Cement and concrete are integral to our modern civilization. They are the most consumed construction materials, owing to their abundant resource availability, good workability, longlasting durability, and versatility. In 2019, their production, transport, use, and demolition was estimated to account for roughly 9-10% of global energy-related CO2 emissions, including carbonate decomposition, fuel combustion, and electricity use. At the same time, their emissions-intensive manufacturing processes have been slow to change, making the cement and concrete sector one of the world’s most difficult-to-abate sources of CO2 emissions.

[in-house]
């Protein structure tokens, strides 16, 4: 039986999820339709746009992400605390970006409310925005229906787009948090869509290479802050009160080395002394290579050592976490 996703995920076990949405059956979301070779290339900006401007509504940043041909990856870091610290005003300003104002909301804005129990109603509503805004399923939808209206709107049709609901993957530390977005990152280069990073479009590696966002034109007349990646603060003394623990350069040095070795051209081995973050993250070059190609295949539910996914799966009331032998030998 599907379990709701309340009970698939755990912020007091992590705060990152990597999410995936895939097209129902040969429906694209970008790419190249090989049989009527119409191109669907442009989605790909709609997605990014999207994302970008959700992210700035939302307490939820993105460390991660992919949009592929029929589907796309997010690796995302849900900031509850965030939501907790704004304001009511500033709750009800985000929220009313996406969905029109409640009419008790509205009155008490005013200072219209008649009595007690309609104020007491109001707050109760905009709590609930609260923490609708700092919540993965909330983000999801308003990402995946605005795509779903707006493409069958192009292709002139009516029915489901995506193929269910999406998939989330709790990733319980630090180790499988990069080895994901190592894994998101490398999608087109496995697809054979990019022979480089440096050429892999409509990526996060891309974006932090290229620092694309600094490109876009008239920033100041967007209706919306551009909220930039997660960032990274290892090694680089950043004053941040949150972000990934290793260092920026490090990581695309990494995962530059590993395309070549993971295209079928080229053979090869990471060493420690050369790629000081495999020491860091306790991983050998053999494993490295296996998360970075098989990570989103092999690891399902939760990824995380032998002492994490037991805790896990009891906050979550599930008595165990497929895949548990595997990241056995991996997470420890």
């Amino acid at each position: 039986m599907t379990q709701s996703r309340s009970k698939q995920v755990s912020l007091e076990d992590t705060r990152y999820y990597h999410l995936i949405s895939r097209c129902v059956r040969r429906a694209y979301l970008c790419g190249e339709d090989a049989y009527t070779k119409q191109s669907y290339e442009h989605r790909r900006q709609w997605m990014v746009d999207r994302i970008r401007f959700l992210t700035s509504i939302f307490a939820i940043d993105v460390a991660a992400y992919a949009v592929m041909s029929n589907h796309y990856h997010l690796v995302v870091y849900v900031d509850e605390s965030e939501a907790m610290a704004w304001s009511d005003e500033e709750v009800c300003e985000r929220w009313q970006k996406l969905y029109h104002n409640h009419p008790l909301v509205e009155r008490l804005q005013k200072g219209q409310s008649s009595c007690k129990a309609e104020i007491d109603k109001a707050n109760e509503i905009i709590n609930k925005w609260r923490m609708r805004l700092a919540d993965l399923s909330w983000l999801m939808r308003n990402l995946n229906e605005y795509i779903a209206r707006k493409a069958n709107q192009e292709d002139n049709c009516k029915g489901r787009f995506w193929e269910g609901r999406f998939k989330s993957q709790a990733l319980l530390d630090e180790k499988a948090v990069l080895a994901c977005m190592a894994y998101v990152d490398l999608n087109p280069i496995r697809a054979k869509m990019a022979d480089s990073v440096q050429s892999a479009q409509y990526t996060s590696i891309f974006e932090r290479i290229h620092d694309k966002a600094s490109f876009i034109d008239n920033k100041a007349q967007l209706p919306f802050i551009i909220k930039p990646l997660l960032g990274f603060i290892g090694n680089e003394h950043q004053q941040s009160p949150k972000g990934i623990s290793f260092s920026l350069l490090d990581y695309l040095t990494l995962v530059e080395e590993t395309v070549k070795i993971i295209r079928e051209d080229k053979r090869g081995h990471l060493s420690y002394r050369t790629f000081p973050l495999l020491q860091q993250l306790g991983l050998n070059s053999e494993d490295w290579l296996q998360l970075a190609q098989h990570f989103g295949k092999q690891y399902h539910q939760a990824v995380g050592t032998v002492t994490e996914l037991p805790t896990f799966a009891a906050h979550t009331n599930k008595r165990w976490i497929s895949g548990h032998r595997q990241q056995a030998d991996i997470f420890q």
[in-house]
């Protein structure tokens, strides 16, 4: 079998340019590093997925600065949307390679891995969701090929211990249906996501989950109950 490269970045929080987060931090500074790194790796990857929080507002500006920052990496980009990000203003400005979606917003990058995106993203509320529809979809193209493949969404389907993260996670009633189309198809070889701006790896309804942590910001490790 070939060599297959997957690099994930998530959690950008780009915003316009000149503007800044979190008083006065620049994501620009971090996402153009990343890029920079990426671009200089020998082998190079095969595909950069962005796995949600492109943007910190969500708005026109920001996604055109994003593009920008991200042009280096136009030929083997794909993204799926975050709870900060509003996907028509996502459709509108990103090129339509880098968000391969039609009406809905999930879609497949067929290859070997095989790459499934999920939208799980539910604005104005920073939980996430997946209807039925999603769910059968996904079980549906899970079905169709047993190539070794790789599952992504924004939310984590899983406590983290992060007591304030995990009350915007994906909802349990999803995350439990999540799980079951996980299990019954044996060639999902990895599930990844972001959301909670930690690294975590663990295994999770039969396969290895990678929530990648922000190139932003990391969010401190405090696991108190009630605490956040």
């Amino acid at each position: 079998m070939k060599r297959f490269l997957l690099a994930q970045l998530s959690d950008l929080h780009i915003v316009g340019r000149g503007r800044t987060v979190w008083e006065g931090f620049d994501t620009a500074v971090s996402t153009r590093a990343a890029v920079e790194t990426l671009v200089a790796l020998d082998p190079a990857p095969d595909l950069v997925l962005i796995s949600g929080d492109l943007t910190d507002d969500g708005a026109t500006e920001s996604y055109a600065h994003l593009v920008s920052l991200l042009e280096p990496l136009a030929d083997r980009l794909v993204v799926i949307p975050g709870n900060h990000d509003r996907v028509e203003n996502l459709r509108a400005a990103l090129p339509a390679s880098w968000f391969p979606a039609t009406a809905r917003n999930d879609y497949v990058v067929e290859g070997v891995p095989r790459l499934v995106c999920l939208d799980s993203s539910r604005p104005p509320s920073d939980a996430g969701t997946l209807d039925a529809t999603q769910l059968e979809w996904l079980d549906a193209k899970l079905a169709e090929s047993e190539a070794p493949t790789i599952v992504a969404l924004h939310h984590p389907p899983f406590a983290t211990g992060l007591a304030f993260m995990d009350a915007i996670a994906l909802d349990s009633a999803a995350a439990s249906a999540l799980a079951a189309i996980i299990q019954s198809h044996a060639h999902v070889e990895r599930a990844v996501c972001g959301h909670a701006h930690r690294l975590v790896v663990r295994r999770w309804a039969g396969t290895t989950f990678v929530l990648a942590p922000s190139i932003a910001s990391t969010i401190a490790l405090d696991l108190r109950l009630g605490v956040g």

To achieve the “well below 2 degrees” vision of the Paris Agreement, it is imperative that the industrial sector reaches net-zero emissions by mid-century. For the cement and concrete cycle, reaching this goal will require a broader portfolio of low-carbon levers, extending from conventional production-side measures (e.g., cement plant technology options and clinker substitution) to emerging production-side measures (e.g., lower-carbon cement chemistries, carbon capture and sequestration, and carbon utilization) to emerging demand-side measures (e.g., material efficiency strategies and end-of-life options).